Brenda Matthews thought she had a new job lined up at Johnson & Johnson headquarters in New Jersey.
After applying online for a position as a patent specialist, she was called in for interviews that seemed to go well.
"I met with the office manager, the supervisor I would have worked with," said Matthews, 27, a single mother who lives in Newark, N.J. "They loved me."
And, in fact, she was offered the job. But then Johnson & Johnson ran additional background checks and came up with information on her credit report that the company found unsatisfactory.
"Just a few hours later, they wanted to take the offer back," Matthews said. "I told them, 'I've already told my employer I was leaving.' I felt they were playing with my life."
Johnson & Johnson said in a statement that its background checks enabled the firm to "identify the existence of negative credit payment history, such as delinquency and default." It added, "a negative credit payment history may impact a job offer where the history identifies issues significant to the position involved."
Credit reports have long been used to determine whether consumers can get credit cards and mortgages, and the rate they'll have to pay on them. But these reports -- and credit scores generated from them -- are increasingly being applied to other things, such as setting auto insurance prices and screening prospective tenants and job applicants.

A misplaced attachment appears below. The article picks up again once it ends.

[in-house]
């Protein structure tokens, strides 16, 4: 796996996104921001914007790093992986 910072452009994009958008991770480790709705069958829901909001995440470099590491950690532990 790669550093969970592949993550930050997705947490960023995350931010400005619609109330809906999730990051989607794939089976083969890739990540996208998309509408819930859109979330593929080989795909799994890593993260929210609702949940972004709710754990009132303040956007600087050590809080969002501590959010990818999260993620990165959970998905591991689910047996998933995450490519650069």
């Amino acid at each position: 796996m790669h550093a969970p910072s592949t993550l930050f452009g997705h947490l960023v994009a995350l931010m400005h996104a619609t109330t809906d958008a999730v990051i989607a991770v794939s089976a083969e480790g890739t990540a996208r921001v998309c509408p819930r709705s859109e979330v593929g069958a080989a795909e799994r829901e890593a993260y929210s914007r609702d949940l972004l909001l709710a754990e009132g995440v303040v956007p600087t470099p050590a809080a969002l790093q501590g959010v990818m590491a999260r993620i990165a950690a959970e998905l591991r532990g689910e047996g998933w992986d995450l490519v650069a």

Consumer activists say the system is unfair to many Americans, especially those with little credit experience or with blemished credit records. And some people have begun fighting back in the courts.
"The reality is there are many permissible reasons for organizations to pull your credit report," said Evan Hendricks, a privacy expert who wrote "Credit Scores & Credit Reports: How the System Really Works, What You Can Do." "At the same time, it's confusing, shrouded in mystery and constantly changing -- and that works against consumers."
Several states including California have moved to limit the practice, and the Federal Trade Commission is studying scoring to try to determine whether it unfairly drives up the cost of insurance for some consumers.
Jeanne M. Salvatore of the Insurance Information Institute, a New York-based industry group, said "insurance companies have found a correlation, statistically, that people who have a poor [credit] score file more claims than those who don't."
And, she said, the scoring system cuts both ways -- people with better scores pay less for their insurance.
Credit reports are the records kept by credit rating firms that track the amount of credit consumers have and whether they pay bills on time.